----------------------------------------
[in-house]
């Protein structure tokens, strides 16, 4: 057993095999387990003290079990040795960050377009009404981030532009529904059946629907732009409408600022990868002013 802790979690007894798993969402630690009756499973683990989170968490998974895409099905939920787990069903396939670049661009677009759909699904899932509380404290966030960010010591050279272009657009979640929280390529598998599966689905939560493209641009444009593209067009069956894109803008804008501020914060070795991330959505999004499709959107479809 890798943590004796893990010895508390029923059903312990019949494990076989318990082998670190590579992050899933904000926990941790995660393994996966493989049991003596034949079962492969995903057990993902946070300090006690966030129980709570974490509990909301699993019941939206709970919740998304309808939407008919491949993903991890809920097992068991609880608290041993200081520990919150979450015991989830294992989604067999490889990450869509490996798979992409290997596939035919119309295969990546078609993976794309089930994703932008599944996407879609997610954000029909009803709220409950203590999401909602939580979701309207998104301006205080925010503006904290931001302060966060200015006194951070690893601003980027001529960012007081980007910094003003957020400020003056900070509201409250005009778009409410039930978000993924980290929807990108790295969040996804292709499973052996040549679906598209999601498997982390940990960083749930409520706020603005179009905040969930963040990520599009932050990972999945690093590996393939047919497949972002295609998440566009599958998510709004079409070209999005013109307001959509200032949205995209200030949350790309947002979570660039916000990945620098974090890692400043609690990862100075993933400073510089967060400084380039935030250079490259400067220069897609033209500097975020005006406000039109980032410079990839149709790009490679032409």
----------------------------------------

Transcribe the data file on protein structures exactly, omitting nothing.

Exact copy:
[in-house]
């Protein structure tokens, strides 16, 4: 057993095999387990003290079990040795960050377009009404981030532009529904059946629907732009409408600022990868002013 802790979690007894798993969402630690009756499973683990989170968490998974895409099905939920787990069903396939670049661009677009759909699904899932509380404290966030960010010591050279272009657009979640929280390529598998599966689905939560493209641009444009593209067009069956894109803008804008501020914060070795991330959505999004499709959107479809 890798943590004796893990010895508390029923059903312990019949494990076989318990082998670190590579992050899933904000926990941790995660393994996966493989049991003596034949079962492969995903057990993902946070300090006690966030129980709570974490509990909301699993019941939206709970919740998304309808939407008919491949993903991890809920097992068991609880608290041993200081520990919150979450015991989830294992989604067999490889990450869509490996798979992409290997596939035919119309295969990546078609993976794309089930994703932008599944996407879609997610954000029909009803709220409950203590999401909602939580979701309207998104301006205080925010503006904290931001302060966060200015006194951070690893601003980027001529960012007081980007910094003003957020400020003056900070509201409250005009778009409410039930978000993924980290929807990108790295969040996804292709499973052996040549679906598209999601498997982390940990960083749930409520706020603005179009905040969930963040990520599009932050990972999945690093590996393939047919497949972002295609998440566009599958998510709004079409070209999005013109307001959509200032949205995209200030949350790309947002979570660039916000990945620098974090890692400043609690990862100075993933400073510089967060400084380039935030250079490259400067220069897609033209500097975020005006406000039109980032410079990839149709790009490679032409």